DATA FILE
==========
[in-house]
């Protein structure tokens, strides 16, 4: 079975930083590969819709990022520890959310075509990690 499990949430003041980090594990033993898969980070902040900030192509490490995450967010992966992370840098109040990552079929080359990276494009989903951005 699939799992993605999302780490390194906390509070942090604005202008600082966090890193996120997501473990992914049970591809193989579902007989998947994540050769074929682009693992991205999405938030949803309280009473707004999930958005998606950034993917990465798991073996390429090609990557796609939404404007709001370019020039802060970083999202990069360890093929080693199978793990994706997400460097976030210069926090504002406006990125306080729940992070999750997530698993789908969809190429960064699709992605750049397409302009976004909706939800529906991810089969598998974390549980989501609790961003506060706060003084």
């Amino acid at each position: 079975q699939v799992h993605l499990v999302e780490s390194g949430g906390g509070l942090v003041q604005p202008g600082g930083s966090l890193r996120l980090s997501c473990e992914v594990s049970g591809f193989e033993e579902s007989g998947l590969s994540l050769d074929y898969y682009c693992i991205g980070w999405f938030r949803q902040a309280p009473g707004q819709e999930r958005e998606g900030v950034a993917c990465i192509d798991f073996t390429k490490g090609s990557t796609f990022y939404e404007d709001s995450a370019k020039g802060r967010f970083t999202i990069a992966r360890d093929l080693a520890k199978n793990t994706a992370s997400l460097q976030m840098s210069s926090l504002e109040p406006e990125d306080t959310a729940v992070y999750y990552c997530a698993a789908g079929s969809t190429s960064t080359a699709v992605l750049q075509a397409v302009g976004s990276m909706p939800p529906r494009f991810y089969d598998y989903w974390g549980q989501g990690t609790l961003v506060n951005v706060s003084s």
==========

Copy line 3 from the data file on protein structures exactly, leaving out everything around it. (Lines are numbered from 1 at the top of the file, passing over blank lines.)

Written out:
């Amino acid at each position: 079975q699939v799992h993605l499990v999302e780490s390194g949430g906390g509070l942090v003041q604005p202008g600082g930083s966090l890193r996120l980090s997501c473990e992914v594990s049970g591809f193989e033993e579902s007989g998947l590969s994540l050769d074929y898969y682009c693992i991205g980070w999405f938030r949803q902040a309280p009473g707004q819709e999930r958005e998606g900030v950034a993917c990465i192509d798991f073996t390429k490490g090609s990557t796609f990022y939404e404007d709001s995450a370019k020039g802060r967010f970083t999202i990069a992966r360890d093929l080693a520890k199978n793990t994706a992370s997400l460097q976030m840098s210069s926090l504002e109040p406006e990125d306080t959310a729940v992070y999750y990552c997530a698993a789908g079929s969809t190429s960064t080359a699709v992605l750049q075509a397409v302009g976004s990276m909706p939800p529906r494009f991810y089969d598998y989903w974390g549980q989501g990690t609790l961003v506060n951005v706060s003084s």